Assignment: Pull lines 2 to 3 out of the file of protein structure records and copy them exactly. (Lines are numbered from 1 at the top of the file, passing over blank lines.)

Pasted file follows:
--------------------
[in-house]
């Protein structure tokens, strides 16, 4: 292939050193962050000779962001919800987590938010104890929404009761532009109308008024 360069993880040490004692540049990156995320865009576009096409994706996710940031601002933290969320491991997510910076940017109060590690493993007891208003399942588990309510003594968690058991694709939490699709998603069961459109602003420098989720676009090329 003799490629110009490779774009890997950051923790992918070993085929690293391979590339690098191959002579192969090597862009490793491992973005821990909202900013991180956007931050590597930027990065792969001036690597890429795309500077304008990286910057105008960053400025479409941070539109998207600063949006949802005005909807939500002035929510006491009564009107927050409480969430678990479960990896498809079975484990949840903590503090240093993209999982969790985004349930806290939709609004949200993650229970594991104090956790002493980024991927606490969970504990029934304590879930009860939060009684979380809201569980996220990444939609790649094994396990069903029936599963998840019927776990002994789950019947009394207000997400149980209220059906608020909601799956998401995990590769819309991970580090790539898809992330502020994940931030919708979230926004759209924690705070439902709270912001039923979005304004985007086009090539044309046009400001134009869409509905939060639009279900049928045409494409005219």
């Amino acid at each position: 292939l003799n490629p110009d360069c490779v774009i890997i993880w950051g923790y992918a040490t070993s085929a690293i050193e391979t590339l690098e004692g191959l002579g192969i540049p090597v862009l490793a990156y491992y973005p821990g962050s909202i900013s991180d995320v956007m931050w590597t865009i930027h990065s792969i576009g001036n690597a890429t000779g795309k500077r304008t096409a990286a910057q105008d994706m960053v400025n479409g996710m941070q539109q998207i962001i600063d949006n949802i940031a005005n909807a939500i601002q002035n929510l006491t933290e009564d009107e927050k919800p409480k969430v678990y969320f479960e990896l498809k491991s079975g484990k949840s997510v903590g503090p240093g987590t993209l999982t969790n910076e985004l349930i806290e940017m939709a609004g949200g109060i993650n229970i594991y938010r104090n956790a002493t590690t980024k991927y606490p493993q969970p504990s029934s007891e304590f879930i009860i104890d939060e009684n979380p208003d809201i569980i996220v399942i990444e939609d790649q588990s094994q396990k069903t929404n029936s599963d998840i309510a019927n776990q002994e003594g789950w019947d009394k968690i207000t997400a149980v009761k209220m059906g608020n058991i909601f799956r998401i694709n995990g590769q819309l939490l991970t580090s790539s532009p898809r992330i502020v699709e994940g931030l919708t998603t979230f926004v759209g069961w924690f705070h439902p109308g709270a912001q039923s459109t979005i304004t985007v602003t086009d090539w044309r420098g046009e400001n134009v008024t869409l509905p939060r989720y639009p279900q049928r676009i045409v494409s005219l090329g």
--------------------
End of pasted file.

């Protein structure tokens, strides 16, 4: 292939050193962050000779962001919800987590938010104890929404009761532009109308008024 360069993880040490004692540049990156995320865009576009096409994706996710940031601002933290969320491991997510910076940017109060590690493993007891208003399942588990309510003594968690058991694709939490699709998603069961459109602003420098989720676009090329 003799490629110009490779774009890997950051923790992918070993085929690293391979590339690098191959002579192969090597862009490793491992973005821990909202900013991180956007931050590597930027990065792969001036690597890429795309500077304008990286910057105008960053400025479409941070539109998207600063949006949802005005909807939500002035929510006491009564009107927050409480969430678990479960990896498809079975484990949840903590503090240093993209999982969790985004349930806290939709609004949200993650229970594991104090956790002493980024991927606490969970504990029934304590879930009860939060009684979380809201569980996220990444939609790649094994396990069903029936599963998840019927776990002994789950019947009394207000997400149980209220059906608020909601799956998401995990590769819309991970580090790539898809992330502020994940931030919708979230926004759209924690705070439902709270912001039923979005304004985007086009090539044309046009400001134009869409509905939060639009279900049928045409494409005219």
């Amino acid at each position: 292939l003799n490629p110009d360069c490779v774009i890997i993880w950051g923790y992918a040490t070993s085929a690293i050193e391979t590339l690098e004692g191959l002579g192969i540049p090597v862009l490793a990156y491992y973005p821990g962050s909202i900013s991180d995320v956007m931050w590597t865009i930027h990065s792969i576009g001036n690597a890429t000779g795309k500077r304008t096409a990286a910057q105008d994706m960053v400025n479409g996710m941070q539109q998207i962001i600063d949006n949802i940031a005005n909807a939500i601002q002035n929510l006491t933290e009564d009107e927050k919800p409480k969430v678990y969320f479960e990896l498809k491991s079975g484990k949840s997510v903590g503090p240093g987590t993209l999982t969790n910076e985004l349930i806290e940017m939709a609004g949200g109060i993650n229970i594991y938010r104090n956790a002493t590690t980024k991927y606490p493993q969970p504990s029934s007891e304590f879930i009860i104890d939060e009684n979380p208003d809201i569980i996220v399942i990444e939609d790649q588990s094994q396990k069903t929404n029936s599963d998840i309510a019927n776990q002994e003594g789950w019947d009394k968690i207000t997400a149980v009761k209220m059906g608020n058991i909601f799956r998401i694709n995990g590769q819309l939490l991970t580090s790539s532009p898809r992330i502020v699709e994940g931030l919708t998603t979230f926004v759209g069961w924690f705070h439902p109308g709270a912001q039923s459109t979005i304004t985007v602003t086009d090539w044309r420098g046009e400001n134009v008024t869409l509905p939060r989720y639009p279900q049928r676009i045409v494409s005219l090329g």